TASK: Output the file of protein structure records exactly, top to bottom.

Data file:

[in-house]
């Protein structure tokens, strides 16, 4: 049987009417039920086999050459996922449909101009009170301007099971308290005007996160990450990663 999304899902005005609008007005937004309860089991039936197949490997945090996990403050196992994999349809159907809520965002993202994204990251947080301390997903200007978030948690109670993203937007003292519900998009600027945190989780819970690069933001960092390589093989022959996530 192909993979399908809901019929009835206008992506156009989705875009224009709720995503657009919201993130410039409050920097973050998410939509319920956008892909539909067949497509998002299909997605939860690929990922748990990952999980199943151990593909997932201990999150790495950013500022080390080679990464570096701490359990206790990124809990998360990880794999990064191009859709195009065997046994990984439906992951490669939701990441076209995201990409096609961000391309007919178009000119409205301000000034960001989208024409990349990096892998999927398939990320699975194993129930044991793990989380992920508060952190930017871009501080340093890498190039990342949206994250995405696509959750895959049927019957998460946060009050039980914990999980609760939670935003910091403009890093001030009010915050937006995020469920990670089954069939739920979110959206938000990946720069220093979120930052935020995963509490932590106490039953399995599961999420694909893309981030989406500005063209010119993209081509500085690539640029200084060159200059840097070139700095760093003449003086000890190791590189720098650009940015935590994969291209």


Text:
[in-house]
């Protein structure tokens, strides 16, 4: 049987009417039920086999050459996922449909101009009170301007099971308290005007996160990450990663 999304899902005005609008007005937004309860089991039936197949490997945090996990403050196992994999349809159907809520965002993202994204990251947080301390997903200007978030948690109670993203937007003292519900998009600027945190989780819970690069933001960092390589093989022959996530 192909993979399908809901019929009835206008992506156009989705875009224009709720995503657009919201993130410039409050920097973050998410939509319920956008892909539909067949497509998002299909997605939860690929990922748990990952999980199943151990593909997932201990999150790495950013500022080390080679990464570096701490359990206790990124809990998360990880794999990064191009859709195009065997046994990984439906992951490669939701990441076209995201990409096609961000391309007919178009000119409205301000000034960001989208024409990349990096892998999927398939990320699975194993129930044991793990989380992920508060952190930017871009501080340093890498190039990342949206994250995405696509959750895959049927019957998460946060009050039980914990999980609760939670935003910091403009890093001030009010915050937006995020469920990670089954069939739920979110959206938000990946720069220093979120930052935020995963509490932590106490039953399995599961999420694909893309981030989406500005063209010119993209081509500085690539640029200084060159200059840097070139700095760093003449003086000890190791590189720098650009940015935590994969291209």